Incremental steps better than monster health bill

Among the most recent dust-ups regarding the massive health care reform bill awaiting action in the Senate was a demand late last week by labor leaders that Democrtas eliminate the tax on so-called “Cadillac” health insurance plans. The tax wouldn’t affect only corporate fat cats, the labor leaders rightly proclaimed, but would tag many middle-class Americans who traded higher wages in favor of better health plans through their employers.

That issue followed a variety of disputes — from abortion to expanded Medicare coverage to pay caps for insurance executives to the multiple permutations of the public option — that have dogged health care bills.

At more than 2,000 pages and growing, the bill has become too large to fail. The legislation has so many moving parts that it’s impossible to keep track of all of them or know with any certainty what their consequences will be. When it affects 16 percent of our national economy and likely will increase our rapidly mounting national debt, the consequences for all of us could be unimaginable.

Frankly, we believe it’s time for Congress to drop this Rube Goldberg approach to health care reform — in which new sections are continually being added to the battered legislative contraption while members hope they can still make it function.

A better approach is to attack health care reform incrementally, focusing first on cost containment. Keep costs from continuing on their skyrocketing trajectory and you will prevent families and businesses from dropping health insurance. You also will make it more feasible to provide coverage to those who are now uninsured.

We don’t claim to have a simple idea to accomplish cost containment. Indeed, we don’t believe there are any simple solutions. But there are measures that have been suggested which can begin to make a dent.

One such measure, discussed by many people but absent from both the House and Senate versions of the health care bill, is to abolish the ban on buying insurance across state lines. The ban was created because individual states wanted to regulate insurance within their boundaries. But it has proved costly and inefficient, while in today’s world offering no great protection to consumers.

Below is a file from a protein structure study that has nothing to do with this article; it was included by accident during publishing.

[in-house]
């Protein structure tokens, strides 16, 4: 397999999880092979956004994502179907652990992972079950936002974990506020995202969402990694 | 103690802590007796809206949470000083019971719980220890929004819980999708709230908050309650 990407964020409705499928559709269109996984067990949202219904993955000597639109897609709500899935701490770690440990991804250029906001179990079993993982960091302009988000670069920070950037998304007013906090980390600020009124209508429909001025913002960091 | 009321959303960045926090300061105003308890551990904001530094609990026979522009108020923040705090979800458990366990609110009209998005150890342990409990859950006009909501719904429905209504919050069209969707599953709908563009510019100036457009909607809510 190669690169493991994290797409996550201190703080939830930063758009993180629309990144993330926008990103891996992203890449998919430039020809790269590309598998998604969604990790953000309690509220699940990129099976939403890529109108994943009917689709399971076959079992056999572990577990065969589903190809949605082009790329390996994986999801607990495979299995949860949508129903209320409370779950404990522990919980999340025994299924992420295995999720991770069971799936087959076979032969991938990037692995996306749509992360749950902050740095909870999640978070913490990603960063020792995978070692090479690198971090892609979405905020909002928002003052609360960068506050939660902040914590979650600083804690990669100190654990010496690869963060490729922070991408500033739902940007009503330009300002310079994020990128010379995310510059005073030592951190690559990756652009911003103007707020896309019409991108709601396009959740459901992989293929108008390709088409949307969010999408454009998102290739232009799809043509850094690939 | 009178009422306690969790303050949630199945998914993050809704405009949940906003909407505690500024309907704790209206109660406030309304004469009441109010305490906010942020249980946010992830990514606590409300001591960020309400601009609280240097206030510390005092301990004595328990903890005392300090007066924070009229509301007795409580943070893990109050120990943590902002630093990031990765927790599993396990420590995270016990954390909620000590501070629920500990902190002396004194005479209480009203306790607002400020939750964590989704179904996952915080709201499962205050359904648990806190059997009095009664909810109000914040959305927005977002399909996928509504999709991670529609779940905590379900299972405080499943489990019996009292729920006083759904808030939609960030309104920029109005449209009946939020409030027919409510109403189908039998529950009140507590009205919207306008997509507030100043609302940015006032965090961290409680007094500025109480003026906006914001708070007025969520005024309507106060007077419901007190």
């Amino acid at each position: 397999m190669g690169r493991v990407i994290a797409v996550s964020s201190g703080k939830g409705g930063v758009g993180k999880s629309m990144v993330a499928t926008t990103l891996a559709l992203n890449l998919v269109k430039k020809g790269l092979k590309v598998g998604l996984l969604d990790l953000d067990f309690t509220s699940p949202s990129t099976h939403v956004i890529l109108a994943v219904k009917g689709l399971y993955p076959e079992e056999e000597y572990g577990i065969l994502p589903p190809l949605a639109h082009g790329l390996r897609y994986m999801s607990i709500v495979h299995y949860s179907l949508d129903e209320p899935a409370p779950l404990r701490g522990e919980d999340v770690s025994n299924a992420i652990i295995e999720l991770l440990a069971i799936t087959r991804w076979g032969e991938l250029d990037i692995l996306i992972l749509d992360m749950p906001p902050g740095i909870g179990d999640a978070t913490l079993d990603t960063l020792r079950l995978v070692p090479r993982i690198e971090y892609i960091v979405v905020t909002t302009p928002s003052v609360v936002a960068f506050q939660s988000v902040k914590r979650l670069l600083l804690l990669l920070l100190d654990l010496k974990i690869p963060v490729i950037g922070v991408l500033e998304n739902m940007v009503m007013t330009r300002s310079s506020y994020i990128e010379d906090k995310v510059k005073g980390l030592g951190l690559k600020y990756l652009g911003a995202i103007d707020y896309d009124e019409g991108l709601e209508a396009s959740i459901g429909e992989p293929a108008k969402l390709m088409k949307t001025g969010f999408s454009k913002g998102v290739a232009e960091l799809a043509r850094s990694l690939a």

Especially in states where very few insurers operate, eliminating the ban would spark competition and help stabilize, if not reduce, insurance prices.

Additionally, we think the government should expand the availability of HSAs — health savings accounts — that allow individuals to set aside a portion of their pre-tax pay into a savings account they can use to pay health care bills and purchase insurance. Any money left over at the end of the year can be rolled into the following year and, eventually put toward retirement.

HSAs provide incentives for individuals to spend their health care dollars carefully and to shop for the best insurance deals. They won’t work for everyone, but they make sense for many people and will help contain costs, especially if they’re linked to high-deductible, catastrophic health insurance plans.

One of the serious problems related to health care costs stems from the fact that medicine has evolved in recent decades in such a way that it rewards doctors, hospitals and clinics based on the number of patients they see or the procedures they perform, rather than on the overall quality of care.

Several measures aimed at addressing that issue are included in the Senate bill now. And they would be expanded upon by amendments offered last week by Senate Democratic freshmen, including Colorado’s Michael Bennet and Mark Udall.

For example, one of the freshmen amendments would expand a proposed pilot program on what’s called “bundling” of payments — offering a single comprehensive fee for treatment of certain medical conditions such as diabetes instead of charging separate fees for each doctor visit or each procedure performed.

There is also a pay-for-performance pilot program for Medicare that would be expanded under the freshmen amendments.

These are among several good ideas that could be implemented through individual legislation. They don’t have to be part of a huge health care bill, nor do they require the massive new bureaucracy that the bill would create.

We also think there should be tougher rules to limit physicians’ financial entanglement in surgical hospitals or ownership in costly diagnostic equipment. That sort of financial linkage creates incentives for doctors to perform more costly procedures than they might otherwise recommend.

There are no doubt many other ideas being developed to curb costs by people with substantial expertise in health care. Those that have merit should muster enough votes in Congress to be implemented.

The notion that we have to fix health care with one massive, many-faceted bill — which will have thousands of unforeseen consequences and whose impact on our national economy is far from predictable — should be as obsolete as a 1940s x-ray machine.


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